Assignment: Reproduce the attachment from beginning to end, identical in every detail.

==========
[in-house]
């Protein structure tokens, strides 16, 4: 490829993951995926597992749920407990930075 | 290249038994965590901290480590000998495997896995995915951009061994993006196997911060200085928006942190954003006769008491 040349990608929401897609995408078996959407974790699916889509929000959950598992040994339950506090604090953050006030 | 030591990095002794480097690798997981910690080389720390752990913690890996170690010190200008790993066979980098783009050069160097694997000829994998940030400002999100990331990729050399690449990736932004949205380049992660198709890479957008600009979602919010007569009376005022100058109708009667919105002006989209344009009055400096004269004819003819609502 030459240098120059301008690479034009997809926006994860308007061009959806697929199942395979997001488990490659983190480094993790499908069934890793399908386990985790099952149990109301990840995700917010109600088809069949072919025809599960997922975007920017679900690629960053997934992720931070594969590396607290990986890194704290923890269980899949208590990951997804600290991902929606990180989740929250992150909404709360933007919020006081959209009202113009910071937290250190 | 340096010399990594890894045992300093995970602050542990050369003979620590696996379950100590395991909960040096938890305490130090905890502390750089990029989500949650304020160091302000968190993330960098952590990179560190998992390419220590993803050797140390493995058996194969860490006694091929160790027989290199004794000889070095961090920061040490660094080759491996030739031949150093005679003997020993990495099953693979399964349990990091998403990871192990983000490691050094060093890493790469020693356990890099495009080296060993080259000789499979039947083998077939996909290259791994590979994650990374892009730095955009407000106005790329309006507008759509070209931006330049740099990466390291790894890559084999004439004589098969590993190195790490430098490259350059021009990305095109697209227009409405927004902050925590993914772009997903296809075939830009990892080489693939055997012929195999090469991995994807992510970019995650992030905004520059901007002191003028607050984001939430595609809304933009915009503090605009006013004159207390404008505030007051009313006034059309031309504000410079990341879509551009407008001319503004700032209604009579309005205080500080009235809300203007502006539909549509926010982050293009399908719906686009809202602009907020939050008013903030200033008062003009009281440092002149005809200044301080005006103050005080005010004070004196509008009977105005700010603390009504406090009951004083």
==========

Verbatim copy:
[in-house]
């Protein structure tokens, strides 16, 4: 490829993951995926597992749920407990930075 | 290249038994965590901290480590000998495997896995995915951009061994993006196997911060200085928006942190954003006769008491 040349990608929401897609995408078996959407974790699916889509929000959950598992040994339950506090604090953050006030 | 030591990095002794480097690798997981910690080389720390752990913690890996170690010190200008790993066979980098783009050069160097694997000829994998940030400002999100990331990729050399690449990736932004949205380049992660198709890479957008600009979602919010007569009376005022100058109708009667919105002006989209344009009055400096004269004819003819609502 030459240098120059301008690479034009997809926006994860308007061009959806697929199942395979997001488990490659983190480094993790499908069934890793399908386990985790099952149990109301990840995700917010109600088809069949072919025809599960997922975007920017679900690629960053997934992720931070594969590396607290990986890194704290923890269980899949208590990951997804600290991902929606990180989740929250992150909404709360933007919020006081959209009202113009910071937290250190 | 340096010399990594890894045992300093995970602050542990050369003979620590696996379950100590395991909960040096938890305490130090905890502390750089990029989500949650304020160091302000968190993330960098952590990179560190998992390419220590993803050797140390493995058996194969860490006694091929160790027989290199004794000889070095961090920061040490660094080759491996030739031949150093005679003997020993990495099953693979399964349990990091998403990871192990983000490691050094060093890493790469020693356990890099495009080296060993080259000789499979039947083998077939996909290259791994590979994650990374892009730095955009407000106005790329309006507008759509070209931006330049740099990466390291790894890559084999004439004589098969590993190195790490430098490259350059021009990305095109697209227009409405927004902050925590993914772009997903296809075939830009990892080489693939055997012929195999090469991995994807992510970019995650992030905004520059901007002191003028607050984001939430595609809304933009915009503090605009006013004159207390404008505030007051009313006034059309031309504000410079990341879509551009407008001319503004700032209604009579309005205080500080009235809300203007502006539909549509926010982050293009399908719906686009809202602009907020939050008013903030200033008062003009009281440092002149005809200044301080005006103050005080005010004070004196509008009977105005700010603390009504406090009951004083």